Colour Palettes

Based on my client’s suggestions for colours, I came up with a few colour palettes for the different labels.
Each beer style’s label will have its own colour scheme and of course slightly different imagery.
I decided I would stick to 3 colours, to keep things simple as I don’t use colour much so it is a little out of my comfort zone. I picked a dark colour, a lighter colour and a green to compliment the other two. The green colour is for the loose leaves and branches of the plants. I picked two different colours for the barley and hops so they would be indistinguishable from each other. I left the machinery white as a contrast which I think works well. The colours help to make the design less busy because now the different elements are distinguishable.

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Stout is a winter beer, is dark in colour and traditional labels reflect this. My client said dark browns and purples are picked for labels.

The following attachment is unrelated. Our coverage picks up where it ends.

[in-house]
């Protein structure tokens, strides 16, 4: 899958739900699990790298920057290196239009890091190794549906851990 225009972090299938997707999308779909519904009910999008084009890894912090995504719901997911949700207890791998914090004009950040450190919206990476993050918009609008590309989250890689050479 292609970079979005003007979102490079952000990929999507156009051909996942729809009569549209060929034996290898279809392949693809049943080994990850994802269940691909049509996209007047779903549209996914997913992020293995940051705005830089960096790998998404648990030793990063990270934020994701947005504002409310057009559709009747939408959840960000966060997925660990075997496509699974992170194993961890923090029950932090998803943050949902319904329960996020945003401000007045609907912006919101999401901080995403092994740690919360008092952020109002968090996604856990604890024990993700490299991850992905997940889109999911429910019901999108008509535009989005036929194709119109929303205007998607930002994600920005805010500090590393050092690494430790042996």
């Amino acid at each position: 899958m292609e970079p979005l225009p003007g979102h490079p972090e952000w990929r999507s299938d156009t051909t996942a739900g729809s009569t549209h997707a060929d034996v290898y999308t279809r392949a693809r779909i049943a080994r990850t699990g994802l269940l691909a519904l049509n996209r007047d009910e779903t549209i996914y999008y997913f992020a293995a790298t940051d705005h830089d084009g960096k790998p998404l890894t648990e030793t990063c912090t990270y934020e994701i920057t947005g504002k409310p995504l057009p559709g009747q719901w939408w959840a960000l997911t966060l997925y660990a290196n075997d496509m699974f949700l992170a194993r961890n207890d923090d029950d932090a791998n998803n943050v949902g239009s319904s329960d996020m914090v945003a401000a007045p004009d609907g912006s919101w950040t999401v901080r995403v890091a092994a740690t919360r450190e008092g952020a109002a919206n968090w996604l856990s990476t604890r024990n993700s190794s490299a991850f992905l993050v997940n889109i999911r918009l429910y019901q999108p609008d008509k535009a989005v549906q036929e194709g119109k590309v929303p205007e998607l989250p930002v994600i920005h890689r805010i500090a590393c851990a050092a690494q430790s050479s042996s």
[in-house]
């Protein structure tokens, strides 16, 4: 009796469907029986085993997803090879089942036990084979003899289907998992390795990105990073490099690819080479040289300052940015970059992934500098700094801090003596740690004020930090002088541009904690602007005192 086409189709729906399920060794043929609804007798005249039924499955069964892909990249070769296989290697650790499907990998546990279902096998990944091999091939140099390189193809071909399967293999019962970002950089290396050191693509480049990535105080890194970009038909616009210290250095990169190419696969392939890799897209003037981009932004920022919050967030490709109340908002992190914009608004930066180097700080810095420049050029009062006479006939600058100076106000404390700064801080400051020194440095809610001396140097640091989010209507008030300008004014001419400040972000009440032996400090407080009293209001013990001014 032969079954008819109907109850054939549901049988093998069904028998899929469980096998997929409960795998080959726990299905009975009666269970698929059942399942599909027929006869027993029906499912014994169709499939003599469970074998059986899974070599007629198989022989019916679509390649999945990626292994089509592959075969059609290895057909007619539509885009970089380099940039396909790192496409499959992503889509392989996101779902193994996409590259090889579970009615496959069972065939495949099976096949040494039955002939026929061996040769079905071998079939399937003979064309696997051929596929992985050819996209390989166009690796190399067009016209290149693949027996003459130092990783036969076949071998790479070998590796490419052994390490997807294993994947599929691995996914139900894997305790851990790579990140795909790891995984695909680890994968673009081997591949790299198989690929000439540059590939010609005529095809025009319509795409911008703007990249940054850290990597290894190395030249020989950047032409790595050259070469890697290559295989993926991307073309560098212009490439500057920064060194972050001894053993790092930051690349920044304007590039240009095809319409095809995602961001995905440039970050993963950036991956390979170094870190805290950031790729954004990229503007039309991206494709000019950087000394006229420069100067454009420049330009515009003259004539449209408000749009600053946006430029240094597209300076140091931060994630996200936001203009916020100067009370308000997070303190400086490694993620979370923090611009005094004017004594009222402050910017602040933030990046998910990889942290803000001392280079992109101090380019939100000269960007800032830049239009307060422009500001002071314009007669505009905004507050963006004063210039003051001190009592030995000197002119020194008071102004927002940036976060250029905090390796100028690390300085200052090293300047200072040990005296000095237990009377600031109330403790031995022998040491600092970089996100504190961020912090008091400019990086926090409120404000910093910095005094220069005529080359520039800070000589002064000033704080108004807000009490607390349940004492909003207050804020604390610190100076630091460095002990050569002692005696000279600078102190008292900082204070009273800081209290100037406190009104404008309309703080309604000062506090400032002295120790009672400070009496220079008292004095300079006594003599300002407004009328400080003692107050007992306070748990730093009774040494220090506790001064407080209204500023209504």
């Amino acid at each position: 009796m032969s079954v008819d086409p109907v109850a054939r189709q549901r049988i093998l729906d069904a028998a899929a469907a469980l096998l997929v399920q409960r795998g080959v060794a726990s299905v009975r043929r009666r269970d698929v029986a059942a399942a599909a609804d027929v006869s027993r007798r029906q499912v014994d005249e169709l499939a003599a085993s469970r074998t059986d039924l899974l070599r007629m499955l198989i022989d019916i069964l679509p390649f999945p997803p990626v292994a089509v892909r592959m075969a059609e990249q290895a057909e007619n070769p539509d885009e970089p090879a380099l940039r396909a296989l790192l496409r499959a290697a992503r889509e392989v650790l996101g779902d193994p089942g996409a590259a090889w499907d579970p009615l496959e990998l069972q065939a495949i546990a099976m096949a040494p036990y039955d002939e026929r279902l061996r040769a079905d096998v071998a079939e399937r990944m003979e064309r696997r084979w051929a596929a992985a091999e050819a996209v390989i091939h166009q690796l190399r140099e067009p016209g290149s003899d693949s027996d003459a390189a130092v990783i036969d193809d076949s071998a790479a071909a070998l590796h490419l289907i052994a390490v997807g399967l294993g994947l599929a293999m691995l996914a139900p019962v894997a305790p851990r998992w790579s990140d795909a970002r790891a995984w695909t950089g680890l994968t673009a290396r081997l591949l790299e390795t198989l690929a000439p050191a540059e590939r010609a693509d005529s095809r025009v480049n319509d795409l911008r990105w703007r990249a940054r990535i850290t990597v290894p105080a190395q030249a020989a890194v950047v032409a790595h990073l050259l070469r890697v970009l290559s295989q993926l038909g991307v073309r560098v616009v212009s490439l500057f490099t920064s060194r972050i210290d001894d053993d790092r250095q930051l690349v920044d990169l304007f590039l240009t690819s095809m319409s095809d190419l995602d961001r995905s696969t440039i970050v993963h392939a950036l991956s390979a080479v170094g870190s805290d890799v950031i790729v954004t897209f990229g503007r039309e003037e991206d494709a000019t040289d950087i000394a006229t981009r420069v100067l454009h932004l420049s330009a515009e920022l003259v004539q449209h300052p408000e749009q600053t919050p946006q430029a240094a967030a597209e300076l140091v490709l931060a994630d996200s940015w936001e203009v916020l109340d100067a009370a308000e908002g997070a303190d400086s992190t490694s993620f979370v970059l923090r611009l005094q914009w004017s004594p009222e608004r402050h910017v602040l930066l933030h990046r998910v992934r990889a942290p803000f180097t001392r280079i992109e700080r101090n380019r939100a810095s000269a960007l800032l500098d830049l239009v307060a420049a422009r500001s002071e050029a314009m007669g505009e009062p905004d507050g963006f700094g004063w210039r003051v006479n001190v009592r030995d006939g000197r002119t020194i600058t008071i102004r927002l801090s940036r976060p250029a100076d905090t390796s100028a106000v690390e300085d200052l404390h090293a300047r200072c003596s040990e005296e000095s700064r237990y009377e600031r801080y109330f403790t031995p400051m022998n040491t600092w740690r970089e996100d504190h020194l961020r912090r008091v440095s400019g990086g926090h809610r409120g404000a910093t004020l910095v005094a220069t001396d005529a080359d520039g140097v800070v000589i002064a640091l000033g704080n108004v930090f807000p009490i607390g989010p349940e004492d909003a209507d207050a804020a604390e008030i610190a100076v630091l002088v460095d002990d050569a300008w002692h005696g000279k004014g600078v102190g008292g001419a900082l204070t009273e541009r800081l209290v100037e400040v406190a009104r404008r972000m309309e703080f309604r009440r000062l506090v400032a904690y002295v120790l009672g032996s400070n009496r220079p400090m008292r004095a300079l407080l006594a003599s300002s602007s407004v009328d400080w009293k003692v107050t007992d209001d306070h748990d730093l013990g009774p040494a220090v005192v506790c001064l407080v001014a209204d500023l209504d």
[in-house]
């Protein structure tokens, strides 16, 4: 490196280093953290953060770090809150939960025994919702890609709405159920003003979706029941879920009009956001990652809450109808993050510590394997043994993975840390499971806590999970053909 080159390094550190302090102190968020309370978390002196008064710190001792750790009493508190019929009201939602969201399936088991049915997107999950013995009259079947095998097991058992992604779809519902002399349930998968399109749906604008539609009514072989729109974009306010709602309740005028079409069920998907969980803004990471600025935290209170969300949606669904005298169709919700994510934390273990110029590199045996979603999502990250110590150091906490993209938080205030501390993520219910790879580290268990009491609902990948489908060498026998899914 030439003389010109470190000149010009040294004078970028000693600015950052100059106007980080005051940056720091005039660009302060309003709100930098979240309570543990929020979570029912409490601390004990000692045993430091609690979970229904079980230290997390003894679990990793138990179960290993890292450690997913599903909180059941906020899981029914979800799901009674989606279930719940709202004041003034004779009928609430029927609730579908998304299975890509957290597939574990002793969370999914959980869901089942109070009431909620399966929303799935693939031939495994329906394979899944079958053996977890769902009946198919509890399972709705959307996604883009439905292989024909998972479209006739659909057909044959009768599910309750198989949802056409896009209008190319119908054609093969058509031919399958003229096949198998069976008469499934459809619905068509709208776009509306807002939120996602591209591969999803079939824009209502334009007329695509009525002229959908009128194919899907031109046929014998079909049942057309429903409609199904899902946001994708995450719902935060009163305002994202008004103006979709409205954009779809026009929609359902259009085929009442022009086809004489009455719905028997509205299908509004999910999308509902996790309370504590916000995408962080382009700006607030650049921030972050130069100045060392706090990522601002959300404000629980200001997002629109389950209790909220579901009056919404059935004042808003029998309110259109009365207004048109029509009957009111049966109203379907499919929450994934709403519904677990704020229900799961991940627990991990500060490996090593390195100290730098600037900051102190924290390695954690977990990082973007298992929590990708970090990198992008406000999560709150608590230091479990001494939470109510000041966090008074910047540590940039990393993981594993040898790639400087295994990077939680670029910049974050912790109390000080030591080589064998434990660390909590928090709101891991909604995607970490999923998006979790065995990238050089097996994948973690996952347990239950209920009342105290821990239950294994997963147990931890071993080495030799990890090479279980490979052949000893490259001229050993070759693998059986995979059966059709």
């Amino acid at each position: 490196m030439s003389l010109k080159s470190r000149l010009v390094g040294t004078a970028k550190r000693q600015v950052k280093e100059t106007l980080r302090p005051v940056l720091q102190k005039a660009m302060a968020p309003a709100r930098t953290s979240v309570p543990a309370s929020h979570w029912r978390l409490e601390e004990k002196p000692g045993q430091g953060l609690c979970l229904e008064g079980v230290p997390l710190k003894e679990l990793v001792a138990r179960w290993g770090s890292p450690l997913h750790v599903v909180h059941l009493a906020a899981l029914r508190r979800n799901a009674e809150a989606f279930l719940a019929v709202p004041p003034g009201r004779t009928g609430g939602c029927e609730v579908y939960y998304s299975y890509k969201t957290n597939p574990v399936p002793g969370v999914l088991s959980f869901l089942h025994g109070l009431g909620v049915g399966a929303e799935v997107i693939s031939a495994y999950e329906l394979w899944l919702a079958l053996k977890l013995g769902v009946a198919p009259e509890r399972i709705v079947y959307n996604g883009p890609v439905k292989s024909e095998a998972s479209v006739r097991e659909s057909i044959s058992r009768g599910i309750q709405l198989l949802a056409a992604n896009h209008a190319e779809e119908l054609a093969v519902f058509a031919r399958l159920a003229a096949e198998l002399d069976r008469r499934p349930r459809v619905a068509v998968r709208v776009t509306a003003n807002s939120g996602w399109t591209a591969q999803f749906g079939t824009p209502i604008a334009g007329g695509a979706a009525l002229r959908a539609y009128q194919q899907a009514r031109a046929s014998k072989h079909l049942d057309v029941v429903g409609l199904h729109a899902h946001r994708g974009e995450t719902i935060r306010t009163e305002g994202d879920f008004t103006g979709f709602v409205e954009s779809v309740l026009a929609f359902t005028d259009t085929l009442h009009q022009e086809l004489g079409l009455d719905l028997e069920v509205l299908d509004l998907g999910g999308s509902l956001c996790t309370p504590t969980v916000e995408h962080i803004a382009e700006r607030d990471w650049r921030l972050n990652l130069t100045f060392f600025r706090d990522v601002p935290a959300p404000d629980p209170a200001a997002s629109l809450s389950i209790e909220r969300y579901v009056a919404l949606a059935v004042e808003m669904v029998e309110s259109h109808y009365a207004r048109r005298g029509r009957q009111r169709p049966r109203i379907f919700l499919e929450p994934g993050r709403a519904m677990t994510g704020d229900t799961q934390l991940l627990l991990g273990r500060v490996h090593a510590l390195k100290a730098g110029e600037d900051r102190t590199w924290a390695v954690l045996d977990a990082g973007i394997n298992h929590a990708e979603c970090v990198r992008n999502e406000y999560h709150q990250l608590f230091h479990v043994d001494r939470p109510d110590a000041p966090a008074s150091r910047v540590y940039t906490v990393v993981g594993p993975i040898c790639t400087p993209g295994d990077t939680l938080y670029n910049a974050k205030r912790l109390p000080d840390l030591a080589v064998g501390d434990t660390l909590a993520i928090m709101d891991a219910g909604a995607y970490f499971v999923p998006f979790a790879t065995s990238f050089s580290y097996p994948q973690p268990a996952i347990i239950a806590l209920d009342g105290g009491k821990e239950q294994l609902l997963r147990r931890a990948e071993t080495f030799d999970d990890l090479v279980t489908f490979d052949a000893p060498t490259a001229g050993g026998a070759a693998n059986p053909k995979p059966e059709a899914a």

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Initially I was stuck between these browns, so I went for a shade in between them. The darker one was so dark that it almost blended in with the purple, and the lighter one was so bright it looked out of place.


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Lager is a summer beer, so the colours need to be fairly bright. My client told me that usually the label colours are orange and yellows.

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The first green colour I picked (bottom) blended in too much with the other colours so overall the colour scheme looked far too light. The dark green offers a contrast to the other two lighter, brighter colours.


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Pale ales are usually pale colours to reflect the colour of the beer. My client mentioned that the colours used on the labels are usually greens and yellows.

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I struggled a little with the colour scheme for this label. Initially the bright yellow I chose was a bit too bright and I felt it didn’t reflect the colour of the ale too well. I toned the yellow down with some more green which I think works better.

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